דבר אל בני ישראל איש או אשה כי יעשו מכל חטאת האדם... “Speak to the children of Israel: When a man or a woman commits any of the sins of mankind...”(5:6).
This verse, along with many others in Torah, is read superficially — when man sins, he shall do the following prescribed measure to rectify it.
How unfortunate it is that the implications of this verse and others (see Vayikra 4:2, “...Nefesh Ki Techetah Bishgagah...”) are completely overlooked.
The verse clearly states the understanding that Hashem has of the human psyche. It does not state, “if you sin,” rather, it states “when you sin...” The profound application of this concept is designed not to humiliate us, but rather to remind us of the shortcomings of humankind.
However, the understanding that man is bound to sin eventually is not the end-all, be-all difference between the great splendor of man in comparison with the rigid life of Seraphim and angels. The gift of Bechira Chofsheet, free choice and self-driven will, is a double-edged sword. While it is clear from the above verse that it is expected for man to stumble somewhere in his long journey in life, it is likewise expected for mankind to have his moments of glory and greatness. In the same vein, just as it is inevitable that an individual will eventually come to sin, it is equally as fortuitous that his or her soul will transcend the body’s physical desires and accomplish a greater good of devout and pious nature.
Yet that is not necessarily the case. As Hashem Himself explained to Noach, “...Ki Yetzer Lev Ha’adam Rah Mi’neurav...” (Bereishit 8:21), mankind is evil from its inception. Where does the Chumash point man toward his aspect of godliness? Furthermore, if man is sowed with seeds of evil and is expected to sin, then how can it be that he was created in the image of G-d? Is it possible, Chalilah Vechas, that we imply that our darker natures are a reflection of our Almighty Creator?
In light of such a heavy and intense question, the answer can be found in the nature of Parshat Naso. It is a lengthy portion that steps from the lows of the wayward woman to the heights of Nezirut and Birkat Kohanim. Even if Hashem could be ascribed with human attributes, He is not evil. He is rather, as if to say, a grandiose magnification of the deviance from human logic.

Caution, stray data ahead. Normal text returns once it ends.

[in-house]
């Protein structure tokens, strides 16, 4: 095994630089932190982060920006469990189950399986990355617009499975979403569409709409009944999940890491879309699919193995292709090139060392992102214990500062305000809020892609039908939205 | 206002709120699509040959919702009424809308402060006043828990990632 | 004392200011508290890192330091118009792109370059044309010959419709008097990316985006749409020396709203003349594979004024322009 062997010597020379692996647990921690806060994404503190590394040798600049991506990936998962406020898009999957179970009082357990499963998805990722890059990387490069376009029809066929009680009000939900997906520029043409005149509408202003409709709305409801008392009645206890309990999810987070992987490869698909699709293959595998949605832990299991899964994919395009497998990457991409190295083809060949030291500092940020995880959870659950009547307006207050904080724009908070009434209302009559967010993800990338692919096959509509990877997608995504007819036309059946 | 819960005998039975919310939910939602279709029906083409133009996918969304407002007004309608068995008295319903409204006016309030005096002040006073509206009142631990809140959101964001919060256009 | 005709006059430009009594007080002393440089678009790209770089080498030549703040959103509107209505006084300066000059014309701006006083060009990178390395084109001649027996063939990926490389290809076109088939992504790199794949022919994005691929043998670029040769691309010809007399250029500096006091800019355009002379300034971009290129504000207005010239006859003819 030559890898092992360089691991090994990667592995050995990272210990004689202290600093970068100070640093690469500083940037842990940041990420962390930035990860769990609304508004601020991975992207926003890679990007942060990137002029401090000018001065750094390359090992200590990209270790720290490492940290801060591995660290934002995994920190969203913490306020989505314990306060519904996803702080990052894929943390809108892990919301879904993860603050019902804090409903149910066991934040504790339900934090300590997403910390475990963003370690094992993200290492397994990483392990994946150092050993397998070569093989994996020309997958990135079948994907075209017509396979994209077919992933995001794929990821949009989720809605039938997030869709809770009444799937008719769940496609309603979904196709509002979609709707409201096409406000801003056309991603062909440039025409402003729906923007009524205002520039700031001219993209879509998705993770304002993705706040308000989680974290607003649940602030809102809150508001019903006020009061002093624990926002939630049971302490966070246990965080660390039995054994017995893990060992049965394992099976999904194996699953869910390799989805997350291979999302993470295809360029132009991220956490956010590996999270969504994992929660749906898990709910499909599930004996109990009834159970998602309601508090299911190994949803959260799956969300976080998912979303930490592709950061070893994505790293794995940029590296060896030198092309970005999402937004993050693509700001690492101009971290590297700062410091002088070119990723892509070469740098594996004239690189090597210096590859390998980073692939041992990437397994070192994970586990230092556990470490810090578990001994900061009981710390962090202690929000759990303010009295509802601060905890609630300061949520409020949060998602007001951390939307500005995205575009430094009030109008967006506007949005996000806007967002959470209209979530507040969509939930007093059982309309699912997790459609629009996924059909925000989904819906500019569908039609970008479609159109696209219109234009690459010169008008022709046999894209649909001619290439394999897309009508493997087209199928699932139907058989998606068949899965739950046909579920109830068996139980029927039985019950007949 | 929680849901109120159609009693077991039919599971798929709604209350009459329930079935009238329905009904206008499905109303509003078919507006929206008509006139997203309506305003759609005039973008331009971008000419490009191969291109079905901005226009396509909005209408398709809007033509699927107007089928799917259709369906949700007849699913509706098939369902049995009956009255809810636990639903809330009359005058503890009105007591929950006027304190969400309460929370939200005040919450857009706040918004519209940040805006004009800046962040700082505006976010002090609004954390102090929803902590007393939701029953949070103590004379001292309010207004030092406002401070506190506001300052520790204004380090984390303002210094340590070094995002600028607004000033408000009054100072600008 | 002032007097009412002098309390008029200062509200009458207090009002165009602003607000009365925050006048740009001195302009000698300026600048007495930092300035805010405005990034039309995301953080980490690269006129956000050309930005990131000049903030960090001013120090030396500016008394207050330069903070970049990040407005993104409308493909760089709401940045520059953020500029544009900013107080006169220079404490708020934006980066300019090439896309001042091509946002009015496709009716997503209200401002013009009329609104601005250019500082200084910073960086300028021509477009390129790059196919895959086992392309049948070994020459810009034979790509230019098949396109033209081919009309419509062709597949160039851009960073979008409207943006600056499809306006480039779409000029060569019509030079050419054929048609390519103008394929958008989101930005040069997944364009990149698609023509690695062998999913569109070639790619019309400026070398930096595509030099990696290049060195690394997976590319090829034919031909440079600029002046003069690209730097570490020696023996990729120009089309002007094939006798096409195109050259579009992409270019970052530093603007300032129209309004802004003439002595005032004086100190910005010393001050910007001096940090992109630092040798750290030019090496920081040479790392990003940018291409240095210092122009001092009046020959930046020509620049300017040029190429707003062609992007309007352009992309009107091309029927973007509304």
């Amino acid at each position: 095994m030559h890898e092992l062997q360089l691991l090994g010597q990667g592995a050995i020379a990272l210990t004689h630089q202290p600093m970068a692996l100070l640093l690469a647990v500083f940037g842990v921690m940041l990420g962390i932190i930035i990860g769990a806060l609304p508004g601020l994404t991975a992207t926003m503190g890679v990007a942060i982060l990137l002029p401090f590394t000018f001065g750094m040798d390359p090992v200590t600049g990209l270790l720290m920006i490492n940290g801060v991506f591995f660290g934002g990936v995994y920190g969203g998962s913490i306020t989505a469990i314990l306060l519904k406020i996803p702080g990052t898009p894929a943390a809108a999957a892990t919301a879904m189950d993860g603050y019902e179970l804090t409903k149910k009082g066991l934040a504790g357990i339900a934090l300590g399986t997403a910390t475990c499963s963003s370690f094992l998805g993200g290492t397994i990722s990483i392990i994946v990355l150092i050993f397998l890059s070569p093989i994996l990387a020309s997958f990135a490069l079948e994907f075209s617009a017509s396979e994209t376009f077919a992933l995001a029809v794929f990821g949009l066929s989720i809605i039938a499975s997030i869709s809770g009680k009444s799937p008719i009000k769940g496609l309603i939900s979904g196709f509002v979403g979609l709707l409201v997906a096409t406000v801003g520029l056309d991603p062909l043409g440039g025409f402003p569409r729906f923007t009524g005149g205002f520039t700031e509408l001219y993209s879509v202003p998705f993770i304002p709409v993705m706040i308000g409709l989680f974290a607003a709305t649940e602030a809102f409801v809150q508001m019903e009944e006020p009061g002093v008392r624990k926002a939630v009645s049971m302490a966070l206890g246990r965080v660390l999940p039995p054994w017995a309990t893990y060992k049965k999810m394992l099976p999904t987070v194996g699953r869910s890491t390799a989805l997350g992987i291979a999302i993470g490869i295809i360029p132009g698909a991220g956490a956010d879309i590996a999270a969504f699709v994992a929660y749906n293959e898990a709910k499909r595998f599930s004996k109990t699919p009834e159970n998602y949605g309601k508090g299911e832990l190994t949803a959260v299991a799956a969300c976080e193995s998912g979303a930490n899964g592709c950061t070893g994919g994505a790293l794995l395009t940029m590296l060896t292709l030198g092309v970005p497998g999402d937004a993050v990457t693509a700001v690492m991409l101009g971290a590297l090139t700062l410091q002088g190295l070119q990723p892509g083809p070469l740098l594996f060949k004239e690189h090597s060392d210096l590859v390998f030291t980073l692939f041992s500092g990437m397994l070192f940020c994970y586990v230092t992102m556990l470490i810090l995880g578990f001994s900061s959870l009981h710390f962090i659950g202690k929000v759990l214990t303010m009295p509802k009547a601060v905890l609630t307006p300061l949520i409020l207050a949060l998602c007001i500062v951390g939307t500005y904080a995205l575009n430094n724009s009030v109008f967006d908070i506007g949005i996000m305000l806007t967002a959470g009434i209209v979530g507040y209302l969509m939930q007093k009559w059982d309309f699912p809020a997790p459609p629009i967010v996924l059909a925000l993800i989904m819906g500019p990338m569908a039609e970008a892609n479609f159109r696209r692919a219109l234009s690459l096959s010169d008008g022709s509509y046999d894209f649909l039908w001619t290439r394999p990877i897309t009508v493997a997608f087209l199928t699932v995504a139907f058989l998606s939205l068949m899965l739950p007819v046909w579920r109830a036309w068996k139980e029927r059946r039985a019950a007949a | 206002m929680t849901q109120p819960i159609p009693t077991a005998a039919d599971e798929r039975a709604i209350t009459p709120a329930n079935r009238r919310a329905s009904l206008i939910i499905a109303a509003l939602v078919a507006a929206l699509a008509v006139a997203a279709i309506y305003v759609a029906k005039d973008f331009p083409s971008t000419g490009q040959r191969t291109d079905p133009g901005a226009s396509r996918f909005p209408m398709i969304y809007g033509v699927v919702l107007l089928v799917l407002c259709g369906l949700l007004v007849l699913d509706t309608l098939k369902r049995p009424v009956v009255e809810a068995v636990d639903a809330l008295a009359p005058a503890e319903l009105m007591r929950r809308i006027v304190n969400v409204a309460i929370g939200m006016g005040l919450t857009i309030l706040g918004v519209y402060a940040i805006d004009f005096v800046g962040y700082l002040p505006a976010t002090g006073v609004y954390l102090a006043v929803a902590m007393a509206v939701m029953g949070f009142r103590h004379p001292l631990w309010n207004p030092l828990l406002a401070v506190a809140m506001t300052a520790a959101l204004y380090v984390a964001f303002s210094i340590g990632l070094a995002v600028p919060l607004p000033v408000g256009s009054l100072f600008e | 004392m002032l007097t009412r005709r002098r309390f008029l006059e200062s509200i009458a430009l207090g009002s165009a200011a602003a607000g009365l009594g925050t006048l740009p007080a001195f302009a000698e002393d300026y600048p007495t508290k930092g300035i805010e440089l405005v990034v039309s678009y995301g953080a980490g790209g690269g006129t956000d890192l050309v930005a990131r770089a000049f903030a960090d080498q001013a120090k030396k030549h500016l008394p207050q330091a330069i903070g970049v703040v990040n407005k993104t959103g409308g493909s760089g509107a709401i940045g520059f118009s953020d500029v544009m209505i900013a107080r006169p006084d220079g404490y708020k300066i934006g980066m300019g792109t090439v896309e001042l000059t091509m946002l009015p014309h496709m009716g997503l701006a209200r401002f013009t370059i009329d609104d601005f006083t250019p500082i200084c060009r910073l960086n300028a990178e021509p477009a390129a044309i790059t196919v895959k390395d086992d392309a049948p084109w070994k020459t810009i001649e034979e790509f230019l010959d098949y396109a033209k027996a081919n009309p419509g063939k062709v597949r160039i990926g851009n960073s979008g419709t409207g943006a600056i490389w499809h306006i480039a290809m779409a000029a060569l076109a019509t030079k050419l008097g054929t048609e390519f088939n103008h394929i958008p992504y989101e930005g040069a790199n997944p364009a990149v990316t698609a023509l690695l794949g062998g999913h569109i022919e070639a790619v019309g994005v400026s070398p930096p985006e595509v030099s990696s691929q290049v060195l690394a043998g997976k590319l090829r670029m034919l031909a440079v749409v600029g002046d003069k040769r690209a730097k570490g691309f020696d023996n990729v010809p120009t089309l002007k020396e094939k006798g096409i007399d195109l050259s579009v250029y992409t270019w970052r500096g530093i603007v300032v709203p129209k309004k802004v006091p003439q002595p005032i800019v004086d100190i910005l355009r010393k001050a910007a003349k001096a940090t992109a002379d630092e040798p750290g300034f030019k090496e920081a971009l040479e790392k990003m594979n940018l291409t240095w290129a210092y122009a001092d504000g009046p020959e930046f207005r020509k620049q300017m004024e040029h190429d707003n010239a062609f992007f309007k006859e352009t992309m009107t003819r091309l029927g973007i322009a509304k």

Hashem is completely incomprehensible in human terms, but even more so, it is beyond the ability to comprehend why He created the world. Hashem does not need us. He is unique in His uniqueness, and does not require the existence of the human race to reflect upon it. Rather, it was He who introduced this world, a world that has a dichotomy in existence between the path of good (which, ultimately, is rational, due to the great reward which accompanies it), and the path of evil (which is completely illogical in sight of the punishment that accompanies it).
Hence, it is clear now. It is necessary for man to recognize that evil was created in mankind alone. It is not a part of Hashem’s nature, if such were possible to say. The existence of evil is due only to the fact that man is destined to do it. It is this destiny, the fact that man is expected to accomplish evil, which makes man so great. It is the rebound, the recoil, and the uprising from sin that makes man so great. He is overcoming the illogical portions of his entity and rising to the occasion, demonstrating that he, too, can perform the dichotomous nature of Hashem. Just as the world’s inception started from the illogical and can achieve great spiritual heights, so too mankind has the ability to overcome his own internal natures.
Hence, the Chumash comes to remind us: “When you sin...” And Hashem will smile when you correct your ways and demonstrate the power of man over angels - the ability to carry the world from its state of chaos to higher order.